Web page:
The official handover did not take place until February 14, 1994. After the renovation of the old buildings between 1995 and 1997, the complex on the Neue Terrasse on the Elbe has been fully and unrestrictedly used since May 1997. A special feature of the state parliament building is the citizens' foyer, in which exhibitions are regularly held. There is a restaurant in the roof above the main portal.

    Images of the Saxon State Parliament

    See also


    • Karlheinz Blaschke (Ed.): 700 years of political participation in Saxony . Saxon State Parliament, Dresden 1994, DNB  956056768 .
    • Ulrich H. Brümmer: Party system and elections in Saxony. Continuity and change from 1990 to 2005 with special consideration of the state elections . VS Verlag, Wiesbaden 2006, ISBN 3-531-14835-4 .
    • Christian Demuth, Jakob Lempp (Ed.): Parties in Saxony . Be.bra, Berlin 2006, ISBN 3-937233-35-0 .
    • Caroline Förster: Officials, Politicians, Journalists - Actors and Remembrance. The Saxon State Parliament 1990–1994 . Thorbecke, Ostfildern 2017, ISBN 3-7995-8460-9 .
    • Thomas Gey, Helmar Schöne : This is how the Saxon state parliament works. 5th electoral term . NDV, Rheinbreitbach 2011, ISBN 3-87576-676-8 .
    • Eckhard Jesse , Thomas Schubert , Tom Thieme : Politics in Saxony . Springer VS, Wiesbaden 2014, ISBN 3-531-18550-0 .
    • Susann Mende: Loss of competence of the state parliaments in the area of ​​legislation. An empirical analysis using the example of the Saxon state parliament . Nomos, Baden-Baden 2010, ISBN 3-8329-5688-3 .

    Individual evidence

    1. The coat of arms of the Saxon state parliament. Saxon State Parliament, accessed on September 10, 2019 .
    2. Source for results up to the 4th electoral term: Algasinger, Table 1 on p. 11
    3. Final official result of the 2009 state elections in the Free State of Saxony. In: Web presence of the State Statistical Office of the Free State of Saxony . Regional Returning Officer Irene Schneider-Böttcher, September 11, 2009, accessed on October 26, 2013 .
    4. On the award of mandates: Algasinger, pp. 11–12.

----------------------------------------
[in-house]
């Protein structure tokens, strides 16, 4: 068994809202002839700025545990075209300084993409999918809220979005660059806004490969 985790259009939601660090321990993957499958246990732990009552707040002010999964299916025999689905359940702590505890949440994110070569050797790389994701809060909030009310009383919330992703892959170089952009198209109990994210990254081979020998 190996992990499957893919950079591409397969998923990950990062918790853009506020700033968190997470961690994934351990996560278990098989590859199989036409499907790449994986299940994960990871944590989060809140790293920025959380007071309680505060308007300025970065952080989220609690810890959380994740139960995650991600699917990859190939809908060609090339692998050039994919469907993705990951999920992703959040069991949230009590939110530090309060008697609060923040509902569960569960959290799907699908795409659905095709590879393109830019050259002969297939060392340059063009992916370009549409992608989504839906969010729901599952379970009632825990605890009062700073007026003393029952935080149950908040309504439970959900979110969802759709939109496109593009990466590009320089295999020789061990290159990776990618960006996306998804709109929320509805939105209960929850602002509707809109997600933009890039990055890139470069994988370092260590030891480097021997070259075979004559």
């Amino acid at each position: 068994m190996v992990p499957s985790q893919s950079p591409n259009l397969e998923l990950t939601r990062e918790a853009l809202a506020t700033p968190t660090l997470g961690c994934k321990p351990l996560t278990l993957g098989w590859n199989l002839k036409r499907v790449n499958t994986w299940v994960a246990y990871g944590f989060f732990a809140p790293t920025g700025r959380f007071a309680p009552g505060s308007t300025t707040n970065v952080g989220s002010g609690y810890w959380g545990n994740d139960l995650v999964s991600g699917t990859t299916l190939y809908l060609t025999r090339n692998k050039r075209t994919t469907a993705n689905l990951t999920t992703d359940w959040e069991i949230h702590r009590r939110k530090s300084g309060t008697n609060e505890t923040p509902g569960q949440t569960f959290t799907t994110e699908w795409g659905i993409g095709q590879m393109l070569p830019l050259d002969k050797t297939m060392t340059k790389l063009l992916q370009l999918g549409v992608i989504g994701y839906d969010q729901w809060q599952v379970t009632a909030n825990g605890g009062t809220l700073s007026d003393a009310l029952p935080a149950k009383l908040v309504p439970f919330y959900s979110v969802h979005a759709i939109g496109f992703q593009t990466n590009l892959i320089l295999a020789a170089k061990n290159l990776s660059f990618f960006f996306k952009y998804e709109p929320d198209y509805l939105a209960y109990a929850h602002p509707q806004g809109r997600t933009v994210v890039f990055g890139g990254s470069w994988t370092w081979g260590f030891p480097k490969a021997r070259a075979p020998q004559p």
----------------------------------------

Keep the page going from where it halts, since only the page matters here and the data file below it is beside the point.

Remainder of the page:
5. On overhang and compensation mandates: Algasinger, p. 12 f.
    6. a b On the constitution and dissolution of the Landtag: Algasinger, p. 14.
    7. Ebooks online , accessed March 24, 2020
    8. At the start of the legislative process: Algasinger, p. 102 f. (in the state parliament) / S. 106 ff. (By popular motion).
    9. On the causes and initiators of draft legislation: Algasinger, p. 103.
    10. On the legislative procedure after submission to parliament: Algasinger, pp. 104-108.
    11. a b On the control function: Algasinger, p. 19 f.
    12. On the control instruments: Algasinger, pp. 19–20 u. Pp. 95-96.
    13. a b On the investigation committee: Algasinger, p. 98 f.
    14. On small and large inquiries: Algasinger, p. 95.
    15. On the current hour and oral question: Algasinger, pp. 64 f., 95 f.
    16. On the frequency of use of the control instruments: Algasinger, p. 96.
    17. On the legal action suit: Algasinger, p. 99.
    18. On the control options of the parliamentary majority: Algasinger, p. 99 f.
    19. On the Parliamentary Control Commission: Algasinger, p. 101 f.
    20. ^ On the formation of a government: Algasinger, p. 15.
    21. 10th Federal Assembly (May 23, 1994). In: Web presence of the German Bundestag. German Bundestag, accessed October 1, 2009 .
    22. ^ Members of the 11th Federal Assembly. In: Web presence of the German Bundestag. German Bundestag, accessed October 1, 2009 .
    23. ^ Members of the 12th Federal Assembly. In: Web presence of the German Bundestag. German Bundestag, accessed October 1, 2009 .
    24. Wilko Zicht, Martin Fehndrich, Matthias Cantow: composition of the 13 Federal Assembly on May 23, 2009. In: May 24, 2009. Retrieved October 1, 2009 .
    25. , accessed on September 16, 2010.
    26. , accessed on May 11, 2012.
    27. , accessed on March 18, 2020.
    28. On the election of constitutional judges, data protection and immigration officers, the election of the President of the Court of Auditors and the election of the delegates for the Federal Assembly: Algasinger, p. 16.
    29. a b On the President of the State Parliament: Algasinger, p. 41.
    30. Uwe Nösner: Dr. Matthias Rößler new President of the State Parliament. In: Sächsischer Landtag (Ed.): Landtag Courier Free State of Saxony. SDV - Die Medien AG, Dresden 2009, p. 3.
    31. Rules of Procedure of the Saxon State Parliament. Saxon State Parliament, accessed on September 10, 2019 .
    32. Text of the parliamentary group law
    33. Constituent meeting: Matthias Rößler is again President of the Saxon state parliament - MDR.DE ( Memento from November 13, 2014 in the Internet Archive )

    Web links

    Commons : Saxon State Parliament  - collection of images, videos and audio files

    Coordinates: 51 ° 3 '24 "  N , 13 ° 43' 59"  E